The poetry craft talks so far have been broad and encompassing in their scope, and, true-to-form, Sandra Alcosser's talk this afternoon was no exception. She spoke of the 4,000-year-old wisdom tradition that is literature, as the room filled up with the white Northern light of a solstice afternoon. She cited Shakespeare's education in reading, translating, and memorizing the rhymed iambics of Ovid, and Whitman's conversion from disdain of "un-American" opera to his assertion later that he could not have written Leaves Of Grass without having heard Bellini's "Norma."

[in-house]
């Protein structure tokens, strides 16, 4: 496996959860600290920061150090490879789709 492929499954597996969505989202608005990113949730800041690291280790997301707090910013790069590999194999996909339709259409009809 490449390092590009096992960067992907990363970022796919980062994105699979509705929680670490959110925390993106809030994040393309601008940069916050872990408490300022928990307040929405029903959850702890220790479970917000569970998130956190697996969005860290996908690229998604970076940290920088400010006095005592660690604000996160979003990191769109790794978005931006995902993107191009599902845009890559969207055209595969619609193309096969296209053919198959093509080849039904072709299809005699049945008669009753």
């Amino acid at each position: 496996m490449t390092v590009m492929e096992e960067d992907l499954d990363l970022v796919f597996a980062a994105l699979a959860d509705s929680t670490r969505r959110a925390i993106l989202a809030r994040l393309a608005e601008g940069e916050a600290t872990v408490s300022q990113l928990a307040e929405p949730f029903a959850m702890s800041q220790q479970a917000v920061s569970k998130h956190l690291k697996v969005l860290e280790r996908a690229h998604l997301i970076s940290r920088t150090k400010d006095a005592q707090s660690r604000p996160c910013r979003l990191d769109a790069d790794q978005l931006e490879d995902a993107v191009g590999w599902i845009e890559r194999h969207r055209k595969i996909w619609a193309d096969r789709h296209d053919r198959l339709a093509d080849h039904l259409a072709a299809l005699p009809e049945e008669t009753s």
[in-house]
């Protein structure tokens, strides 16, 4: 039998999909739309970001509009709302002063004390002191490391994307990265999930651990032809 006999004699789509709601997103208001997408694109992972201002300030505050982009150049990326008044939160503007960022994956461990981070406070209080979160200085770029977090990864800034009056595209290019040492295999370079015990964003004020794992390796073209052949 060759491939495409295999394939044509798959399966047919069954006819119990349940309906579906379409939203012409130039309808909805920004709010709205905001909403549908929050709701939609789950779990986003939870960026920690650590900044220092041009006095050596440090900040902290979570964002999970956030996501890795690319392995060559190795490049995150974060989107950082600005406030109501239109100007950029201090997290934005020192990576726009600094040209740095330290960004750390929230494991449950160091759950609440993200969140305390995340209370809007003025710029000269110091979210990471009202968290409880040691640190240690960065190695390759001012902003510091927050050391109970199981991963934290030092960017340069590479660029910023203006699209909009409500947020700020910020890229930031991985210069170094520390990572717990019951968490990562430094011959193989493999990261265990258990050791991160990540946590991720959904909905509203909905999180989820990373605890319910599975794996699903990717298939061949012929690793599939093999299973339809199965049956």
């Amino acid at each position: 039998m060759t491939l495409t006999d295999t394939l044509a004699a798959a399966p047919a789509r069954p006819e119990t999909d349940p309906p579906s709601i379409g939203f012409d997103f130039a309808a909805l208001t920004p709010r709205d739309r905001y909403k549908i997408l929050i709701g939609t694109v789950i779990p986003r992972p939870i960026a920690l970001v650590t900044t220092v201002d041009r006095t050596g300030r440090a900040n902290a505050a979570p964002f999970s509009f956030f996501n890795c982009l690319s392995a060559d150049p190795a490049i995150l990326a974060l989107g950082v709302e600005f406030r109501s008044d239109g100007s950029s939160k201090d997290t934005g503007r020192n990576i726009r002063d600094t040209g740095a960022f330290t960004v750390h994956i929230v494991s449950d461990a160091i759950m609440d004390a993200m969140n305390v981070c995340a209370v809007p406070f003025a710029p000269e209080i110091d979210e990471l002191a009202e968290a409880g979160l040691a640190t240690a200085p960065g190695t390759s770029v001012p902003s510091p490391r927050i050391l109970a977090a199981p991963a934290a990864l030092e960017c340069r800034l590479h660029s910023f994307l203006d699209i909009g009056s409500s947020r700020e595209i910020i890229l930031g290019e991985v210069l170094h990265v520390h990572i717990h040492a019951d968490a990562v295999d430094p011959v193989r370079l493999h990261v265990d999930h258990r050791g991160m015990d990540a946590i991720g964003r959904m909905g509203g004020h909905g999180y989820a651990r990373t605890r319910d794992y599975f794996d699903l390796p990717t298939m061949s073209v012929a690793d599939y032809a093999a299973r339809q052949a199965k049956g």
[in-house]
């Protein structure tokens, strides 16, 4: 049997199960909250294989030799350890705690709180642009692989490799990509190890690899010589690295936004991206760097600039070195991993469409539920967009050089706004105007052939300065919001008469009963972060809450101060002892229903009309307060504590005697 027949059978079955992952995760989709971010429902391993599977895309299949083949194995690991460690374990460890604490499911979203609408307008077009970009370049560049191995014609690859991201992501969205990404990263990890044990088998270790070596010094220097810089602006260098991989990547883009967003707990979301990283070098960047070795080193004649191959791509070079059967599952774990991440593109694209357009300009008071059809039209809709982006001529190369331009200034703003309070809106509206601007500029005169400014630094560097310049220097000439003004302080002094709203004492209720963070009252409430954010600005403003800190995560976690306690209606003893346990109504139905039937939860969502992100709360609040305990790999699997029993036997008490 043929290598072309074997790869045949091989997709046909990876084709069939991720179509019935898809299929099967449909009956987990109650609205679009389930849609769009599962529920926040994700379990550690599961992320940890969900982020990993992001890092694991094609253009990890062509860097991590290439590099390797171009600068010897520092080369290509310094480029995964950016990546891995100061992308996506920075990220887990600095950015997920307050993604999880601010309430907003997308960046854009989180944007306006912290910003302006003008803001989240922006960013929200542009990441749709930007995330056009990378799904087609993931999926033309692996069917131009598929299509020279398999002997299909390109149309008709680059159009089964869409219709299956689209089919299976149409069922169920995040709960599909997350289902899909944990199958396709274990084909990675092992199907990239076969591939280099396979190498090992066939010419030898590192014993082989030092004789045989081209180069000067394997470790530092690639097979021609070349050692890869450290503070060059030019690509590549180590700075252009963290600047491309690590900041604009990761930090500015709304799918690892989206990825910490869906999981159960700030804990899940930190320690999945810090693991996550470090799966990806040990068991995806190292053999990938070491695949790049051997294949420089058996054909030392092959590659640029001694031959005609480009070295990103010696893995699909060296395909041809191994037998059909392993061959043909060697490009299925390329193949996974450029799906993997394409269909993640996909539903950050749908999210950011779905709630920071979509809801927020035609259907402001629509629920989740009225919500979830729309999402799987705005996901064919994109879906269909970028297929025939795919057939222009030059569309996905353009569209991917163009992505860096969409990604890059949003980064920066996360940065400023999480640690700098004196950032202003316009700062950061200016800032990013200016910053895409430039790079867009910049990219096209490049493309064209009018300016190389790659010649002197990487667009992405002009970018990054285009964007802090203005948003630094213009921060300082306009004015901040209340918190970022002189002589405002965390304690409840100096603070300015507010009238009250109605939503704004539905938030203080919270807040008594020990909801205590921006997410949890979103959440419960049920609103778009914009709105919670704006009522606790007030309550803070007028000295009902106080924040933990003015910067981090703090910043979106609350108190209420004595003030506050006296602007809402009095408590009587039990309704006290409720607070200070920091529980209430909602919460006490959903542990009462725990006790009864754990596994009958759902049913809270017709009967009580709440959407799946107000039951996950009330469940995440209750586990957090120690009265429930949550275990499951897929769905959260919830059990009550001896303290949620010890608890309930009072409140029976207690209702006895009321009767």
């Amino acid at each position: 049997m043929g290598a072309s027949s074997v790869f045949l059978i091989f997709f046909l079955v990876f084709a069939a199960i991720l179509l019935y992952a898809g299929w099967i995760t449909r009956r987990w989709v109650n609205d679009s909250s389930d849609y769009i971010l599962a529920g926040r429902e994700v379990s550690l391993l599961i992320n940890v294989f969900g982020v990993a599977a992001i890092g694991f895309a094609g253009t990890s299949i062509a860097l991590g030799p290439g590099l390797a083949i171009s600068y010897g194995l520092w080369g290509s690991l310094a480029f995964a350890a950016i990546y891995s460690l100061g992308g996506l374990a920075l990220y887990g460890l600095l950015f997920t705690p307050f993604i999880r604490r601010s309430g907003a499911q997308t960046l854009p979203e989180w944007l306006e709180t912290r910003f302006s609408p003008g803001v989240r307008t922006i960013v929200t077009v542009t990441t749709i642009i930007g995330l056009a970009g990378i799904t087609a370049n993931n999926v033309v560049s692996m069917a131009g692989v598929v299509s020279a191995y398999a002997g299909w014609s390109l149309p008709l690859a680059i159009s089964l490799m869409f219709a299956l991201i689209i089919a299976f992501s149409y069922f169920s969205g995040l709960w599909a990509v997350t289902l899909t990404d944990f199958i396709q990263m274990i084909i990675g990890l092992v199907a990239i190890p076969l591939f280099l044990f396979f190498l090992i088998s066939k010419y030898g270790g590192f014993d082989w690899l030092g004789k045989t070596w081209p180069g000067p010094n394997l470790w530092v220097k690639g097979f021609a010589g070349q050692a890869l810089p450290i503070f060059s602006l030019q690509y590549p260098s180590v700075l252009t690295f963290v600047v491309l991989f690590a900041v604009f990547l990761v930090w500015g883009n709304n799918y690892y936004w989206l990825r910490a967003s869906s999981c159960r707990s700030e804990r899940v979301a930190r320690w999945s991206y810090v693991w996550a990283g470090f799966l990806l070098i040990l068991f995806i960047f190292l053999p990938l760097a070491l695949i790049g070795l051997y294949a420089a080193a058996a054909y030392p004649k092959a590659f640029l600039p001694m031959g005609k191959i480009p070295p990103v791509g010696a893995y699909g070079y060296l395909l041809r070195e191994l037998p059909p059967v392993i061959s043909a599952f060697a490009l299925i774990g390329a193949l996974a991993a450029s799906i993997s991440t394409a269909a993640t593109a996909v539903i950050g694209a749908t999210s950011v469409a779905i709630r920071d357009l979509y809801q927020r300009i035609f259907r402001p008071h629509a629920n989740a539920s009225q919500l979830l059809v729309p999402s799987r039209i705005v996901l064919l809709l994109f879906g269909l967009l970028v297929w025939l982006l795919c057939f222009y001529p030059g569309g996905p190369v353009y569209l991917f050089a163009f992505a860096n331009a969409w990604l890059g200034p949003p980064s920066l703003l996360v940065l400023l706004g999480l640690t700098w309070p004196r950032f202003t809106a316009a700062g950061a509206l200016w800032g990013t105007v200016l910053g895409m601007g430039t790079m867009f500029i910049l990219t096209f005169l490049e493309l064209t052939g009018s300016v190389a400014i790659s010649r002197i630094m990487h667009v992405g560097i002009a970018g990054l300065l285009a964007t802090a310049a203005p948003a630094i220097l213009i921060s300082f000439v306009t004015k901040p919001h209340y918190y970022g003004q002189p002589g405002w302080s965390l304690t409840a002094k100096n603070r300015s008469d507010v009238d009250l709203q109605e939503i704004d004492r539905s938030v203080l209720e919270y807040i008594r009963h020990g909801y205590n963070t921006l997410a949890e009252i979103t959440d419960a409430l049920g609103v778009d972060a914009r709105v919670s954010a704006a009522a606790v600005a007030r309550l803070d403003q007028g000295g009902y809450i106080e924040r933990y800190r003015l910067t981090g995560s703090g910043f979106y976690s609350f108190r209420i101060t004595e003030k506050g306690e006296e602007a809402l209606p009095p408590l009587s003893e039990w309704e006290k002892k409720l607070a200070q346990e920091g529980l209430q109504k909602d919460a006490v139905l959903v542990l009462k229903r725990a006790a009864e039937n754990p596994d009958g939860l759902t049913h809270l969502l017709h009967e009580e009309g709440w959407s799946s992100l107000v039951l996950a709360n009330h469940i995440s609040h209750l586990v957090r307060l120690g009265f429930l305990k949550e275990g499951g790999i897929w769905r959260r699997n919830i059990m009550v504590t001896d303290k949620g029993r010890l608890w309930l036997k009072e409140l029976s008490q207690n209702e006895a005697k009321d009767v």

In contrast to all the academic banter (especially among Americans) about eschewing received forms, Alcosser cited example after example of how genius in art consists not only, as Bell stated earlier, in getting in touch with one's own "wiring"--but also in synthesizing tradition with newness. In fitting parallel with the theme of the talk, the question-and-answer session afterward opened out into a dialog among journeyman and accomplished writers alike about the remarkable and necessary tradition of literature, and the courage it takes to enter such a conversation with greatness.